A Conversation with … Alan Olick President, General Plating

Columns From: Products Finishing

Posted on: 4/1/2014

The owner of General Plating Co. in Los Angeles volunteers his time with students from Pasadena Art Center College of Design during the West Coast Bright Design scholarship contest, teaching them about plating and surface finishing.

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Alan Olick

Alan Olick along with his wife and a student from the Bright Design challenge.

Alan Olick met Trinidad Gonzalez and Kashiram Patel while working at a jewelry company, and they later teamed up to start General Plating Co. in Los Angeles. Olick also volunteers his time with students from Pasadena Art Center College of Design during the West Coast Bright Design scholarship contest, teaching them about plating and surface finishing. We caught up with Olick after the most recent Bright Design contest, where he always earns praise from students for his patience and helpfulness.

 

PF: You are heavily involved in the West Coast Bright Design program with the students. How did you get so involved, and how much time do you spend with each student?
AO:
MFASC was encouraged by Tony Revier, the NASF president at the time, to get California involved like the College of Creative Studies in Detroit.  We made a presentation to the Pasadena Art Center College of Design which is the No. 1 art college in the U.S.  We made our proposal and offered three $5,000 scholarships to students for the merits of the projects of choice. We believe that we need to educate the teachers and students about all the possibilities of metal finishing in their everyday designs. The reward for our industry is that we take away the stigma that we are one of the causes of environmental destruction. Contrary to that, we train and implement safety in every metal finishing shop that is a member of our group. Each term, we work with 10 to 15 art students through the 10-week term.  I work with each student from two to six hours.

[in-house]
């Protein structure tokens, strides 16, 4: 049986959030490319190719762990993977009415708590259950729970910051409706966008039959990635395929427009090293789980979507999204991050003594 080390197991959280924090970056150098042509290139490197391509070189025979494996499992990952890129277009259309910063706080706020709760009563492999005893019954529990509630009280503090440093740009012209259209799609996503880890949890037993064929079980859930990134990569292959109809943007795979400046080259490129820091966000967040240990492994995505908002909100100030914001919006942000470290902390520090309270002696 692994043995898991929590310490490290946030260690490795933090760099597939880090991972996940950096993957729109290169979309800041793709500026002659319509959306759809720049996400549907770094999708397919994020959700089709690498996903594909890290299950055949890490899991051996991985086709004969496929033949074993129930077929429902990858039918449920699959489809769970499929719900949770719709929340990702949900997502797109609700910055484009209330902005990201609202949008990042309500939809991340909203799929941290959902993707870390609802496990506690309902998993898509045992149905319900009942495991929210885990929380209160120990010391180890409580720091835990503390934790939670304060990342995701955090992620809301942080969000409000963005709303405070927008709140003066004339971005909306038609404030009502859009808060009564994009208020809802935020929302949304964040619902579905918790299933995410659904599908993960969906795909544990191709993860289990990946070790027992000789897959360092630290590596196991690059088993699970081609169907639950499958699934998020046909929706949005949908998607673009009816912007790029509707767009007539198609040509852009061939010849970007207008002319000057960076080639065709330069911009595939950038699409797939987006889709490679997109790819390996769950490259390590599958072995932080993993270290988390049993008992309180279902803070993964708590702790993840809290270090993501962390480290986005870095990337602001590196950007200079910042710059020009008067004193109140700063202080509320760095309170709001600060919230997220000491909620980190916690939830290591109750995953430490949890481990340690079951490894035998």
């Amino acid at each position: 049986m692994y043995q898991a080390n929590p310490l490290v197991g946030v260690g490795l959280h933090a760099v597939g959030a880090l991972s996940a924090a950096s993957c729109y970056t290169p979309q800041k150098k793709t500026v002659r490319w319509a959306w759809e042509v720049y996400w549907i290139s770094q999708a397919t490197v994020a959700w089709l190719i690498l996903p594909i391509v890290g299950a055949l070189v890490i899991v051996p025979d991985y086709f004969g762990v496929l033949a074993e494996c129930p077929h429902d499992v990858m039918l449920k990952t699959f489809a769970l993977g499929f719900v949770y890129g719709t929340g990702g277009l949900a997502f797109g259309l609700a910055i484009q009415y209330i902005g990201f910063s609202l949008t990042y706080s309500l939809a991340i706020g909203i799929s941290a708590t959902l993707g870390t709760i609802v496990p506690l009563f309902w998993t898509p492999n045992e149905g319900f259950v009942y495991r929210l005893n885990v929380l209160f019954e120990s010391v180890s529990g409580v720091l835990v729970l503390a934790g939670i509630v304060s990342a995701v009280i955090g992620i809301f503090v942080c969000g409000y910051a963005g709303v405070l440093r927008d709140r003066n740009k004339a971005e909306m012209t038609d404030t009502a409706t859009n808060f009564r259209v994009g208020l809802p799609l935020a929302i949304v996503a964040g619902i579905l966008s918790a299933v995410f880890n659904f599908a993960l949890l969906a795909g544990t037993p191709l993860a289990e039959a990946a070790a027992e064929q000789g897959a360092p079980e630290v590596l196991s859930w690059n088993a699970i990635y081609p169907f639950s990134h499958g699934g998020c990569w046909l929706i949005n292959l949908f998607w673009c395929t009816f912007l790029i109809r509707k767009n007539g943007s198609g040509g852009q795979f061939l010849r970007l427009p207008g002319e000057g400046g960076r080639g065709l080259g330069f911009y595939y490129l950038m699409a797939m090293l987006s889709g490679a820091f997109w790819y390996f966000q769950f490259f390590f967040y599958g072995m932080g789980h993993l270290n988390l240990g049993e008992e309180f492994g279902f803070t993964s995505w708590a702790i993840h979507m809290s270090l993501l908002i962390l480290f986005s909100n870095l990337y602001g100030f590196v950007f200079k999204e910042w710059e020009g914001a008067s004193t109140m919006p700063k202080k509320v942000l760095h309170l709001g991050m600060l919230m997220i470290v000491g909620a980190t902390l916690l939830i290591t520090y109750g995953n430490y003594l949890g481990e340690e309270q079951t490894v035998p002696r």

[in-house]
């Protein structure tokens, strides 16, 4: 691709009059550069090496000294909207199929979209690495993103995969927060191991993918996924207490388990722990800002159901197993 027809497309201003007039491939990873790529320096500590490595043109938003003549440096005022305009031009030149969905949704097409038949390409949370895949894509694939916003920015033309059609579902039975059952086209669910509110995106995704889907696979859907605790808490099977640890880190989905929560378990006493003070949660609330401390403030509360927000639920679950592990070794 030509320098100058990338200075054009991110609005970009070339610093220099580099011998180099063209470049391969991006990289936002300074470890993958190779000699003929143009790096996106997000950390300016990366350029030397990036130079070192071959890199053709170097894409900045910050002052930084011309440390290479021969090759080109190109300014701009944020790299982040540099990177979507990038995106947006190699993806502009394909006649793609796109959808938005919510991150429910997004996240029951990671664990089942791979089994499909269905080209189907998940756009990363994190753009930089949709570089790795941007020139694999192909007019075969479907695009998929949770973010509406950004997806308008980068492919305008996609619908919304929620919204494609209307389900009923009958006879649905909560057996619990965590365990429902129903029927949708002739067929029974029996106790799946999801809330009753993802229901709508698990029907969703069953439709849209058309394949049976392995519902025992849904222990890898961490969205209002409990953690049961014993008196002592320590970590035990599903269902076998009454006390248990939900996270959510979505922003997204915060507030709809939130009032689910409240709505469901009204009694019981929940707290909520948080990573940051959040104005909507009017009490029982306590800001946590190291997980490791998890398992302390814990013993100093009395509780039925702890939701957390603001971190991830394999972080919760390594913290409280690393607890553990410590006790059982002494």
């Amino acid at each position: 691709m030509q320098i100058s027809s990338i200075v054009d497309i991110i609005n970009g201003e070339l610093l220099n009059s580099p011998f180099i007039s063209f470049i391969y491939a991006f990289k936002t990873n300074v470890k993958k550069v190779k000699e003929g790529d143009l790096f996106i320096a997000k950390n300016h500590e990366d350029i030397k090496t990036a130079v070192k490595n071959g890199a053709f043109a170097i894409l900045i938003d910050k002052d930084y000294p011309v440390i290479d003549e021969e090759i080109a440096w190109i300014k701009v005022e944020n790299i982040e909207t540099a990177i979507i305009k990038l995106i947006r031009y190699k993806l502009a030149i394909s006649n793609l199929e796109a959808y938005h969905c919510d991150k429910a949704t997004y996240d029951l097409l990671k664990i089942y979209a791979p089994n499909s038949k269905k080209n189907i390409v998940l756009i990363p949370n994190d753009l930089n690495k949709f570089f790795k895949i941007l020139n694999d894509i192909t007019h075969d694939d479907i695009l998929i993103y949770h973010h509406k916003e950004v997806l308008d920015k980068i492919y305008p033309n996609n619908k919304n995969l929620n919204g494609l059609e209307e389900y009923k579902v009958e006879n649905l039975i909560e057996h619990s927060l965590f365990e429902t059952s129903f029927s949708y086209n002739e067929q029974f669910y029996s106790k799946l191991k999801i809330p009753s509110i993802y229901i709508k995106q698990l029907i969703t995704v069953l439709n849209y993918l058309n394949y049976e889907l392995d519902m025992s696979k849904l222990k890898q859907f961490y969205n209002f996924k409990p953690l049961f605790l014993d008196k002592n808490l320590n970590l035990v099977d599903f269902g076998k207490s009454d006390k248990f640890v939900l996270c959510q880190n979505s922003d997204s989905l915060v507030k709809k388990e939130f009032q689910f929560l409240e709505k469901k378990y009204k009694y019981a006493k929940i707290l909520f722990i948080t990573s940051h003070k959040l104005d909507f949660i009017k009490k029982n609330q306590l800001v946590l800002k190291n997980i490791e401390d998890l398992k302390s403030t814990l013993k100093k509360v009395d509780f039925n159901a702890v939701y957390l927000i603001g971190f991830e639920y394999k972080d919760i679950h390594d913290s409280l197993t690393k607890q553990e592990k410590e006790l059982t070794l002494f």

PF: You seem to get a kick out of teaching the students all there is to know about plating. What’s been the funniest or most unusual episode in working with a student?
AO:
The students are artists and many times they choose to plate non-conductors like macaroni, noodles, trees, leather, glass, rocks, paper, wax and 3-D models made of starch and wood that has been cut with a laser.

PF: You work with a lot of interior designers, artists and architects to turn their imagination into reality. How did you come to focus on the art world, and how is it to work with such creative minds?
AO:
I started out in life to be an industrial arts teacher and ended up in the costume jewelry business for the first 16 years of my career. I quickly had to learn to work with artists and designers, one of whom became my wife of 34 years. For 45 years I have worked with artists, designers, architects, builders and engineers, and have hardly ever told any of them that it cannot be done.  I love to encourage all of them and it is always fascinating to see where we end up.

PF: What’s the best piece of advice you were given, either personally or professionally, and who gave it to you?
AO:
My machine shop teacher in high school said that without desire, passion, vision and most of all perseverance, the results will suffer.  This holds true for everything we do, not just art.

PF: What did you want to be when you grew up?
AO:
My dad was a building contractor and he convinced me to work with him from the time I was eight years old. He paid me well, worked me hard and gave me lots of encouragement. I wanted to be a shop teacher in a high school, and wanted time to enjoy my hobbies. My second job was flipping hamburgers at McDonalds with many of my friends just so we could be together after school.  I still worked with my dad until I left college.

PF:If you had $100,000 to give to a charity, which one would it be?
AO:
My wife and I have been involved in theater for many years and we have always supported theater in Los Angeles, so I would use it to support the arts, theater and sculpture.

PF: What was your first car, and what is your dream car?
AO:
My first car was a new 1963 Pontiac Bonneville with a 389 engine that my dad gave me when I turned 16 and got my license on my birthday. I had my first accident on Halloween night in Bob’s Big Boy parking lot. My dream car is a Porsche Panorama with the biggest engine available. 

 

Get to know Alan

Family: wife Sandy and son Oliver, 20, dog Auggie, a cockatoo, and six cats.

Favorite hobby: snow skiing, golfing, bicycling, and used to be going to the Lakers games

Favorite movie: 5 Easy Pieces

What’s playing in your car CD/radio: I enjoy jazz and really like listening to all the Sirius jazz stations.

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